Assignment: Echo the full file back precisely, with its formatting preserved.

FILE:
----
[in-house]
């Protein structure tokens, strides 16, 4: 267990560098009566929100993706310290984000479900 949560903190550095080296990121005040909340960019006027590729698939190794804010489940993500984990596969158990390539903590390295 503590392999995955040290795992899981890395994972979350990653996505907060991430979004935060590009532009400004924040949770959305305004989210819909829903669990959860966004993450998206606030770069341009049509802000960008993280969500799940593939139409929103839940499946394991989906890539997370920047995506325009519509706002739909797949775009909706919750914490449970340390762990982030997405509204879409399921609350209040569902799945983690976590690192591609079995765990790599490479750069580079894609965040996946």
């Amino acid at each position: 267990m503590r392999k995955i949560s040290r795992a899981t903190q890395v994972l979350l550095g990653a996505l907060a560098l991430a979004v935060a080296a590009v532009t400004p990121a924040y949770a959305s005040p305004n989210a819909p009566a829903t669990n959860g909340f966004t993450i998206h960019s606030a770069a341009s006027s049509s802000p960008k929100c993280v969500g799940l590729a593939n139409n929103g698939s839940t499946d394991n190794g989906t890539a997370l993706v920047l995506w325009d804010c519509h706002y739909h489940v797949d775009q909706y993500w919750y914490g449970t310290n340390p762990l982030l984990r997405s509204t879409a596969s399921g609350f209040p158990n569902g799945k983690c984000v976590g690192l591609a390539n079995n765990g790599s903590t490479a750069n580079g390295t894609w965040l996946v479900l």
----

[in-house]
């Protein structure tokens, strides 16, 4: 267990560098009566929100993706310290984000479900 949560903190550095080296990121005040909340960019006027590729698939190794804010489940993500984990596969158990390539903590390295 503590392999995955040290795992899981890395994972979350990653996505907060991430979004935060590009532009400004924040949770959305305004989210819909829903669990959860966004993450998206606030770069341009049509802000960008993280969500799940593939139409929103839940499946394991989906890539997370920047995506325009519509706002739909797949775009909706919750914490449970340390762990982030997405509204879409399921609350209040569902799945983690976590690192591609079995765990790599490479750069580079894609965040996946």
């Amino acid at each position: 267990m503590r392999k995955i949560s040290r795992a899981t903190q890395v994972l979350l550095g990653a996505l907060a560098l991430a979004v935060a080296a590009v532009t400004p990121a924040y949770a959305s005040p305004n989210a819909p009566a829903t669990n959860g909340f966004t993450i998206h960019s606030a770069a341009s006027s049509s802000p960008k929100c993280v969500g799940l590729a593939n139409n929103g698939s839940t499946d394991n190794g989906t890539a997370l993706v920047l995506w325009d804010c519509h706002y739909h489940v797949d775009q909706y993500w919750y914490g449970t310290n340390p762990l982030l984990r997405s509204t879409a596969s399921g609350f209040p158990n569902g799945k983690c984000v976590g690192l591609a390539n079995n765990g790599s903590t490479a750069n580079g390295t894609w965040l996946v479900l």